9. 9. Staudt ND, Aicher WK, Kalbacher H, Stevanovic S, Carmona AK, et al. (2010) Cathepsin X is secreted by human osteoblasts, digests CXCL-12 and impairs adhesion of hematopoietic stem and progenitor cells to osteoblasts. Haematologica 95: 1452–1460.
  10. 10. Jevnikar Z, Obermajer N, Bogyo M, Kos J (2008) The role of cathepsin X in the migration and invasiveness of T lymphocytes. J Cell Sci 121: 2652–2661.
  11. 11. Kos J, Jevnikar Z, Obermajer N (2009) The role of cathepsin X in cell signaling. Cell Adh Migr 3: 164–166.
  12. 12. Obermajer N, Doljak B, Jamnik P, Fonović UP, Kos J (2009) Cathepsin X cleaves the C-terminal dipeptide of alpha- and gamma-enolase and impairs survival and neuritogenesis of neuronal cells. Int J Biochem Cell Biol 41: 1685–1696.
  13. 13. Pečar Fonović U, Janko K (2009) Efficient removal of cathepsin L from active cathepsin X using immunoprecipitation technique. Acta Chimica Slovenica 56: 985–988.
  14. 14. Sadaghiani AM, Verhelst SH, Gocheva V, Hill K, Majerova E, et al. (2007) Design, synthesis, and evaluation of in vivo potency and selectivity of epoxysuccinyl-based inhibitors of papain-family cysteine proteases. Chem Biol 14: 499–511.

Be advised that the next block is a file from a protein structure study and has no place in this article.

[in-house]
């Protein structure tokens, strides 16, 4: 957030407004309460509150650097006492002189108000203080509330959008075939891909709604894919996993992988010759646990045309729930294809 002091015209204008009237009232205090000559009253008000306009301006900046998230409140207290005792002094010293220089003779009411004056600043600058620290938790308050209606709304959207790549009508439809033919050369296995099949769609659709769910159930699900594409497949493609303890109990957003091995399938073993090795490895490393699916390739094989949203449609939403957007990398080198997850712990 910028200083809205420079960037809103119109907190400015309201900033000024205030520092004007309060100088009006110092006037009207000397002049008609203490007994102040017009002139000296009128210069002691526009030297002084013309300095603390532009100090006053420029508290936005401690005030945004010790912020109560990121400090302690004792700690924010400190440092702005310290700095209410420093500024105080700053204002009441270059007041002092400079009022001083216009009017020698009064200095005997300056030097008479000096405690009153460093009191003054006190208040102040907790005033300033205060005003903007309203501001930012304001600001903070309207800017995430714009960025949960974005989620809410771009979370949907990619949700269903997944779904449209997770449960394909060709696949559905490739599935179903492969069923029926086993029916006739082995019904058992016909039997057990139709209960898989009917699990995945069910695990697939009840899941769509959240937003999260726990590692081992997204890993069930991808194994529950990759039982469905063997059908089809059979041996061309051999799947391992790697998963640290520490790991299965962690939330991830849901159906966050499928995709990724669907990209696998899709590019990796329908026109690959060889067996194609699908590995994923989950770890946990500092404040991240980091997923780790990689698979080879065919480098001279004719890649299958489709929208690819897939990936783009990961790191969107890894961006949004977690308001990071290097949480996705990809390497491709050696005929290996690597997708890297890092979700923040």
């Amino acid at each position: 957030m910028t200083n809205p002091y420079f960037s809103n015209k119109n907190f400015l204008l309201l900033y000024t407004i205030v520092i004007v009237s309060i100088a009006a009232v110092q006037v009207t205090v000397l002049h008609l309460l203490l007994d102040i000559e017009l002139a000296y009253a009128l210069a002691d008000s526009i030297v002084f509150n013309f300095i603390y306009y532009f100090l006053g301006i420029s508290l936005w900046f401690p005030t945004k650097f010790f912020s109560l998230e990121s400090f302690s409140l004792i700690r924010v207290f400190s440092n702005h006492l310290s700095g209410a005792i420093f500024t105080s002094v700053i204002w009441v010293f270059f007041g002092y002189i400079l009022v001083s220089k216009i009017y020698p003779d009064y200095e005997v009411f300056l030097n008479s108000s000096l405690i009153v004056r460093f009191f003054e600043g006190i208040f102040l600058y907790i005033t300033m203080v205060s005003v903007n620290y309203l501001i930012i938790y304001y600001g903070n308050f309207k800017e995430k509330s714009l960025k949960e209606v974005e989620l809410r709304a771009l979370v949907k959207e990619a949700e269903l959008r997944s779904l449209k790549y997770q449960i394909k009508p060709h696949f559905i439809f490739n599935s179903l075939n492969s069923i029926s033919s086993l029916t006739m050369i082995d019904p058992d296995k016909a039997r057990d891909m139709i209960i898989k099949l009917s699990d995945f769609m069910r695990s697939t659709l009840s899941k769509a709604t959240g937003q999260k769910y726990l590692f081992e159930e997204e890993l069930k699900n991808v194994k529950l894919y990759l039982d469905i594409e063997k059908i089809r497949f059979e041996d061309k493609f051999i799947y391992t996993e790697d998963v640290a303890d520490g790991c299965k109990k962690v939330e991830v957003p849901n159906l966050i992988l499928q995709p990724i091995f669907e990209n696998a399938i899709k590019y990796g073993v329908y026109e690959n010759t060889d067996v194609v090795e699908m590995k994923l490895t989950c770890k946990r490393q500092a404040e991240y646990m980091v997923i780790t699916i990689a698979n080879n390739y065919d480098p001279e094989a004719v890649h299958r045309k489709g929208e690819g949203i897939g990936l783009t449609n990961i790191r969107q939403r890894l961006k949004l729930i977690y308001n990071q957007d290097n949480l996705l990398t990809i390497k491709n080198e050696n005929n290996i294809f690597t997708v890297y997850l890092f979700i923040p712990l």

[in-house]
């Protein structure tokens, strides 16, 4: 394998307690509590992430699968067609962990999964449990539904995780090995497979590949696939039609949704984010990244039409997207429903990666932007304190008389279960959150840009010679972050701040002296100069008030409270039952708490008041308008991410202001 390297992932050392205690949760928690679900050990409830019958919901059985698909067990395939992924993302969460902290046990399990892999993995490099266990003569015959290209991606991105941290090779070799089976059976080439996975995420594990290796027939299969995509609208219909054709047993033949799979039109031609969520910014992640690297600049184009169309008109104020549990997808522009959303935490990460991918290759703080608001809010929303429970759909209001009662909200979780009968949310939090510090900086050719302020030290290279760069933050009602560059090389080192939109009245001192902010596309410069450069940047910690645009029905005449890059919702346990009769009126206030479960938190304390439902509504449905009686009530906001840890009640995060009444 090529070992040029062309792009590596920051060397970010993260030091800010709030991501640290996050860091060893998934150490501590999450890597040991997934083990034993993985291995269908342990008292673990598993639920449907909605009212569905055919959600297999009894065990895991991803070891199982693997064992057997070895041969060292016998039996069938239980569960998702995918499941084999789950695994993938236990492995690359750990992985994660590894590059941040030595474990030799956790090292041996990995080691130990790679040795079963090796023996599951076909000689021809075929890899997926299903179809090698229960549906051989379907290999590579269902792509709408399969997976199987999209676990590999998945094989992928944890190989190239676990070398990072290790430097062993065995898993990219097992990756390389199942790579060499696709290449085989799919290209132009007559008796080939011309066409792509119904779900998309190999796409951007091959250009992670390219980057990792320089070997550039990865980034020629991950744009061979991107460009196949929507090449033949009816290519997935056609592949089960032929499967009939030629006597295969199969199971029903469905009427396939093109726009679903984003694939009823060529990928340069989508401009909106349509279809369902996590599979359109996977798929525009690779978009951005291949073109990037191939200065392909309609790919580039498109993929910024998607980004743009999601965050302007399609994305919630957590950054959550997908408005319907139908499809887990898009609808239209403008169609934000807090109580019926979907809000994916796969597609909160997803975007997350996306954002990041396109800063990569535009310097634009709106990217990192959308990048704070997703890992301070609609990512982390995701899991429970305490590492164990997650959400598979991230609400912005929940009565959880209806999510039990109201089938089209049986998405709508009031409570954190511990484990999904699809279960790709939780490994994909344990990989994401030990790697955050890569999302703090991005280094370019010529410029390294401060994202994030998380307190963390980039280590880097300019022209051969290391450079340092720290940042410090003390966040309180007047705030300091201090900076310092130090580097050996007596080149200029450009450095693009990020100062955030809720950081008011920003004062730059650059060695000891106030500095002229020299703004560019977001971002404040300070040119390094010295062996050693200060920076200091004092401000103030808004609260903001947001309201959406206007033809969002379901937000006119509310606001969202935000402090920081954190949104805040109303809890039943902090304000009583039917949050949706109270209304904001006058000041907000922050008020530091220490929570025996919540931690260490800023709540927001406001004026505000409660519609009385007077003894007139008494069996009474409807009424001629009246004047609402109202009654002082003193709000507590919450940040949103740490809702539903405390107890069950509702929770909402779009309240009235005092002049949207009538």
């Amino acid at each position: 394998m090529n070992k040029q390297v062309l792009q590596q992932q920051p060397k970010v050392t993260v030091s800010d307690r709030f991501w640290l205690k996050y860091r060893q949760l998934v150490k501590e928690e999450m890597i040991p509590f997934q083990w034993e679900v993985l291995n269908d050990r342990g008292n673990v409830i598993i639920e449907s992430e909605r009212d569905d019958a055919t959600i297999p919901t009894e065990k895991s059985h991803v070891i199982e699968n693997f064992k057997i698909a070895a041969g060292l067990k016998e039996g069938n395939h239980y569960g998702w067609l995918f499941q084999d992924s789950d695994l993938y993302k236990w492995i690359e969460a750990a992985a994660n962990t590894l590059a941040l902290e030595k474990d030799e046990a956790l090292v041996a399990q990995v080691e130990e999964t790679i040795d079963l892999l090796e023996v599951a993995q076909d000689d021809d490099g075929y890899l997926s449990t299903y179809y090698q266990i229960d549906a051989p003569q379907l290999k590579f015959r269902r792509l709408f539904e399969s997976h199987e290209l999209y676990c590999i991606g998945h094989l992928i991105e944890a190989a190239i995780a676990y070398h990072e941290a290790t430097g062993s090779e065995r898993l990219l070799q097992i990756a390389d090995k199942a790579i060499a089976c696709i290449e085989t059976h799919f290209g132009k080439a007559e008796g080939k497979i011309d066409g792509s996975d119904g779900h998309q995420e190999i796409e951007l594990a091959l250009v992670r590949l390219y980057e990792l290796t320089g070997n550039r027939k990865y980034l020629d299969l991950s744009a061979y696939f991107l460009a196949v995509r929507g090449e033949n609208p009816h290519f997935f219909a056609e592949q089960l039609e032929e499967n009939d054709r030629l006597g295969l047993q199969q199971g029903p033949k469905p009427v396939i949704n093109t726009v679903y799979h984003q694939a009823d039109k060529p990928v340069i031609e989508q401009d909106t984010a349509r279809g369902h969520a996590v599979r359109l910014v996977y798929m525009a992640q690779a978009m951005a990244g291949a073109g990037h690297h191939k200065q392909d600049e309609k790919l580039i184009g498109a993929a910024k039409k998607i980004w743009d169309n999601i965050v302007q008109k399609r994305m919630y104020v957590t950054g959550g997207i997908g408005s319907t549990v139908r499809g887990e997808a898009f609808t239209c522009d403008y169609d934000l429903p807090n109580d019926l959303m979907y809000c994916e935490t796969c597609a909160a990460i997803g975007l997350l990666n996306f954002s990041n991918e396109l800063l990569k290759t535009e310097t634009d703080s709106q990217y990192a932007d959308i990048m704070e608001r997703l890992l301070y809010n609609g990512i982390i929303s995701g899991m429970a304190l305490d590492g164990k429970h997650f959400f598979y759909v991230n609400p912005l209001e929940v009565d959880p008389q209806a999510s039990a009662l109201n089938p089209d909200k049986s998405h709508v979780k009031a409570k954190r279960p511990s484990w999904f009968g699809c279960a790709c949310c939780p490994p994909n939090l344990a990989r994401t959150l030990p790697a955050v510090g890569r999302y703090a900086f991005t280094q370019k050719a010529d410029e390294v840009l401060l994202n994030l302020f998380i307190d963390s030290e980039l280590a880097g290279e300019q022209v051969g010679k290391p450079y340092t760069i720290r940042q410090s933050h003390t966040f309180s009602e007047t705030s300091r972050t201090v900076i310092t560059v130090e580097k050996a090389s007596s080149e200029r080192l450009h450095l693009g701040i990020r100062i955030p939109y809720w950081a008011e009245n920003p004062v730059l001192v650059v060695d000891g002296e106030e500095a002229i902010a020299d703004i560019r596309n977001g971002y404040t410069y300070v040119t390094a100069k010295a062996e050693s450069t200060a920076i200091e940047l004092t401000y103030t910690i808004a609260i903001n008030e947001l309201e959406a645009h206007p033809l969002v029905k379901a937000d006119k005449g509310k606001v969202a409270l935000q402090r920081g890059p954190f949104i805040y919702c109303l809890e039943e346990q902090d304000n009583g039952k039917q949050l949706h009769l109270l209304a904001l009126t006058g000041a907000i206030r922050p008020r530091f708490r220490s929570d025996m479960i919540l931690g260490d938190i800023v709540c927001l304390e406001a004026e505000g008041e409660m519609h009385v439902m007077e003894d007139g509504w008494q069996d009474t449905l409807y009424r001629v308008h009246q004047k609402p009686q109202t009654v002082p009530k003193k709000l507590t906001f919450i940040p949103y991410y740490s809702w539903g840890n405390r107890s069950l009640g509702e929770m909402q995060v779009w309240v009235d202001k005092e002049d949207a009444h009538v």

15. 15. Jevnikar Z, Obermajer N, Bogyo M, Kos J (2008) The role of cathepsin X in the migration and invasiveness of T lymphocytes. J Cell Sci 121: 2652–2661.
  16. 16. Puzer L, Cotrin SS, Cezari MH, Hirata IY, Juliano MA, et al. (2005) Recombinant human cathepsin X is a carboxymonopeptidase only: a comparison with cathepsins B and L. Biol Chem. 386: 1191–1195.
  17. 17. Kos J, Sekirnik A, Premzl A, Zavasnik Bergant V, Langerholc T, et al. (2005) Carboxypeptidases cathepsins X and B display distinct protein profile in human cells and tissues. Exp Cell Res 306: 103–113.